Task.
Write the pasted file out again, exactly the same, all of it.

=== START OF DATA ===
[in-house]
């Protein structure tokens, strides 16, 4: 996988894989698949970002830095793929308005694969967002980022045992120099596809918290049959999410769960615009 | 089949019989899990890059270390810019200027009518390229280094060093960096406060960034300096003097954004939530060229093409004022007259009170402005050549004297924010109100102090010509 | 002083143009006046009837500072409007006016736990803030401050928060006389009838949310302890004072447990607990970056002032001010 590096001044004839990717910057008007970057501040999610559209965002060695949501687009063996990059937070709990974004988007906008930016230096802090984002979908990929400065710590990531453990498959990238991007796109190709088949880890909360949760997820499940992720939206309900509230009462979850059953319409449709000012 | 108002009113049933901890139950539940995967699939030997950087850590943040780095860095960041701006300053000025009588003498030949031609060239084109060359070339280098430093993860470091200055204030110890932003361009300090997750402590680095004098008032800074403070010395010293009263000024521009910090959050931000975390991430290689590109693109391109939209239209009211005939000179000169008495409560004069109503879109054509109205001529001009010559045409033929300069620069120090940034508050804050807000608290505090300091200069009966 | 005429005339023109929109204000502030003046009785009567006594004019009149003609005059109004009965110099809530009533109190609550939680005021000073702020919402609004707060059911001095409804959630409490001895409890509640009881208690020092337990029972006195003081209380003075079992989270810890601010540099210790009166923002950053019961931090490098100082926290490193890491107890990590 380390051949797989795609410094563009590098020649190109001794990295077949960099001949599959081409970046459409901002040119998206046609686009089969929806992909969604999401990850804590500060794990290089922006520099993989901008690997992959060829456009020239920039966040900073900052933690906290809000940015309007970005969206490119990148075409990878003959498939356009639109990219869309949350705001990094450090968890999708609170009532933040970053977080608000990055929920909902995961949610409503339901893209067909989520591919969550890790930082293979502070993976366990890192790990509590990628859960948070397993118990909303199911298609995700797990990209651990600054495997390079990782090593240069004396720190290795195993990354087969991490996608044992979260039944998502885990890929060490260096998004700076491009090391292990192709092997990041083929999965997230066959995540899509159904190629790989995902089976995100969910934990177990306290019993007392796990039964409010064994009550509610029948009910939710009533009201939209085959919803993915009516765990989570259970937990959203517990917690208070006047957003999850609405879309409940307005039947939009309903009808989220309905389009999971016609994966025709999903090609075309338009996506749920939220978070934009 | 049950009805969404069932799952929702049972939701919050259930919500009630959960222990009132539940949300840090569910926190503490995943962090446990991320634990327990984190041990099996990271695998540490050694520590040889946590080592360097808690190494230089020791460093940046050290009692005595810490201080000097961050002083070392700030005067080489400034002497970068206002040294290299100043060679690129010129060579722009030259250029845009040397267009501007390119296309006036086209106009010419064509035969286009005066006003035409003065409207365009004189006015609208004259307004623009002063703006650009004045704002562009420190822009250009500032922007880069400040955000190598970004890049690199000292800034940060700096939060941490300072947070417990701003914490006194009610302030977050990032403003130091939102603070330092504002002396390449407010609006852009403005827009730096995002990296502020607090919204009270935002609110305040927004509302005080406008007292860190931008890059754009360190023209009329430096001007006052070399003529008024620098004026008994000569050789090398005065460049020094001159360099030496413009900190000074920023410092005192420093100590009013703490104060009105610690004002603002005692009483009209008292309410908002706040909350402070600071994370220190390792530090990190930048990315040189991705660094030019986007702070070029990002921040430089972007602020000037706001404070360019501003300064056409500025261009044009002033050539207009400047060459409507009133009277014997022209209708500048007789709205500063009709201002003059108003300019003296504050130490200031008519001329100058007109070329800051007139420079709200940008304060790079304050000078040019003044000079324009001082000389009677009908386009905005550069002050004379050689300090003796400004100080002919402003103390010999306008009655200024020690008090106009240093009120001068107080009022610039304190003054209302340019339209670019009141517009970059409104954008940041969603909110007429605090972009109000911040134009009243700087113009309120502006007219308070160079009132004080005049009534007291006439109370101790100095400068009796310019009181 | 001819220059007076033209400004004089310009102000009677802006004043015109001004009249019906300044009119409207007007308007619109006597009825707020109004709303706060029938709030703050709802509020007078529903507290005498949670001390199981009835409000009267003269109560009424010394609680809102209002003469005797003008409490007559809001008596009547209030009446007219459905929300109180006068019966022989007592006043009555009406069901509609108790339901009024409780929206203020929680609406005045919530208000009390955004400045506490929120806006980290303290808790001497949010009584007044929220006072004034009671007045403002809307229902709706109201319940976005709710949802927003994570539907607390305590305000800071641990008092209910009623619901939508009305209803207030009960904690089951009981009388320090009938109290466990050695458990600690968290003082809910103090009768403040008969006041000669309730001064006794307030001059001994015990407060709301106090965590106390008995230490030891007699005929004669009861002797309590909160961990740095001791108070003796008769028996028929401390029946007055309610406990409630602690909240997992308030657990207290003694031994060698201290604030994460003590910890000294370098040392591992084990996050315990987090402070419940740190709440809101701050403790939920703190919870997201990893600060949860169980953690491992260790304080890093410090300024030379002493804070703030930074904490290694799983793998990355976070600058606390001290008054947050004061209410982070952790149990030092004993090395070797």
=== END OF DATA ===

[in-house]
């Protein structure tokens, strides 16, 4: 996988894989698949970002830095793929308005694969967002980022045992120099596809918290049959999410769960615009 | 089949019989899990890059270390810019200027009518390229280094060093960096406060960034300096003097954004939530060229093409004022007259009170402005050549004297924010109100102090010509 | 002083143009006046009837500072409007006016736990803030401050928060006389009838949310302890004072447990607990970056002032001010 590096001044004839990717910057008007970057501040999610559209965002060695949501687009063996990059937070709990974004988007906008930016230096802090984002979908990929400065710590990531453990498959990238991007796109190709088949880890909360949760997820499940992720939206309900509230009462979850059953319409449709000012 | 108002009113049933901890139950539940995967699939030997950087850590943040780095860095960041701006300053000025009588003498030949031609060239084109060359070339280098430093993860470091200055204030110890932003361009300090997750402590680095004098008032800074403070010395010293009263000024521009910090959050931000975390991430290689590109693109391109939209239209009211005939000179000169008495409560004069109503879109054509109205001529001009010559045409033929300069620069120090940034508050804050807000608290505090300091200069009966 | 005429005339023109929109204000502030003046009785009567006594004019009149003609005059109004009965110099809530009533109190609550939680005021000073702020919402609004707060059911001095409804959630409490001895409890509640009881208690020092337990029972006195003081209380003075079992989270810890601010540099210790009166923002950053019961931090490098100082926290490193890491107890990590 380390051949797989795609410094563009590098020649190109001794990295077949960099001949599959081409970046459409901002040119998206046609686009089969929806992909969604999401990850804590500060794990290089922006520099993989901008690997992959060829456009020239920039966040900073900052933690906290809000940015309007970005969206490119990148075409990878003959498939356009639109990219869309949350705001990094450090968890999708609170009532933040970053977080608000990055929920909902995961949610409503339901893209067909989520591919969550890790930082293979502070993976366990890192790990509590990628859960948070397993118990909303199911298609995700797990990209651990600054495997390079990782090593240069004396720190290795195993990354087969991490996608044992979260039944998502885990890929060490260096998004700076491009090391292990192709092997990041083929999965997230066959995540899509159904190629790989995902089976995100969910934990177990306290019993007392796990039964409010064994009550509610029948009910939710009533009201939209085959919803993915009516765990989570259970937990959203517990917690208070006047957003999850609405879309409940307005039947939009309903009808989220309905389009999971016609994966025709999903090609075309338009996506749920939220978070934009 | 049950009805969404069932799952929702049972939701919050259930919500009630959960222990009132539940949300840090569910926190503490995943962090446990991320634990327990984190041990099996990271695998540490050694520590040889946590080592360097808690190494230089020791460093940046050290009692005595810490201080000097961050002083070392700030005067080489400034002497970068206002040294290299100043060679690129010129060579722009030259250029845009040397267009501007390119296309006036086209106009010419064509035969286009005066006003035409003065409207365009004189006015609208004259307004623009002063703006650009004045704002562009420190822009250009500032922007880069400040955000190598970004890049690199000292800034940060700096939060941490300072947070417990701003914490006194009610302030977050990032403003130091939102603070330092504002002396390449407010609006852009403005827009730096995002990296502020607090919204009270935002609110305040927004509302005080406008007292860190931008890059754009360190023209009329430096001007006052070399003529008024620098004026008994000569050789090398005065460049020094001159360099030496413009900190000074920023410092005192420093100590009013703490104060009105610690004002603002005692009483009209008292309410908002706040909350402070600071994370220190390792530090990190930048990315040189991705660094030019986007702070070029990002921040430089972007602020000037706001404070360019501003300064056409500025261009044009002033050539207009400047060459409507009133009277014997022209209708500048007789709205500063009709201002003059108003300019003296504050130490200031008519001329100058007109070329800051007139420079709200940008304060790079304050000078040019003044000079324009001082000389009677009908386009905005550069002050004379050689300090003796400004100080002919402003103390010999306008009655200024020690008090106009240093009120001068107080009022610039304190003054209302340019339209670019009141517009970059409104954008940041969603909110007429605090972009109000911040134009009243700087113009309120502006007219308070160079009132004080005049009534007291006439109370101790100095400068009796310019009181 | 001819220059007076033209400004004089310009102000009677802006004043015109001004009249019906300044009119409207007007308007619109006597009825707020109004709303706060029938709030703050709802509020007078529903507290005498949670001390199981009835409000009267003269109560009424010394609680809102209002003469005797003008409490007559809001008596009547209030009446007219459905929300109180006068019966022989007592006043009555009406069901509609108790339901009024409780929206203020929680609406005045919530208000009390955004400045506490929120806006980290303290808790001497949010009584007044929220006072004034009671007045403002809307229902709706109201319940976005709710949802927003994570539907607390305590305000800071641990008092209910009623619901939508009305209803207030009960904690089951009981009388320090009938109290466990050695458990600690968290003082809910103090009768403040008969006041000669309730001064006794307030001059001994015990407060709301106090965590106390008995230490030891007699005929004669009861002797309590909160961990740095001791108070003796008769028996028929401390029946007055309610406990409630602690909240997992308030657990207290003694031994060698201290604030994460003590910890000294370098040392591992084990996050315990987090402070419940740190709440809101701050403790939920703190919870997201990893600060949860169980953690491992260790304080890093410090300024030379002493804070703030930074904490290694799983793998990355976070600058606390001290008054947050004061209410982070952790149990030092004993090395070797």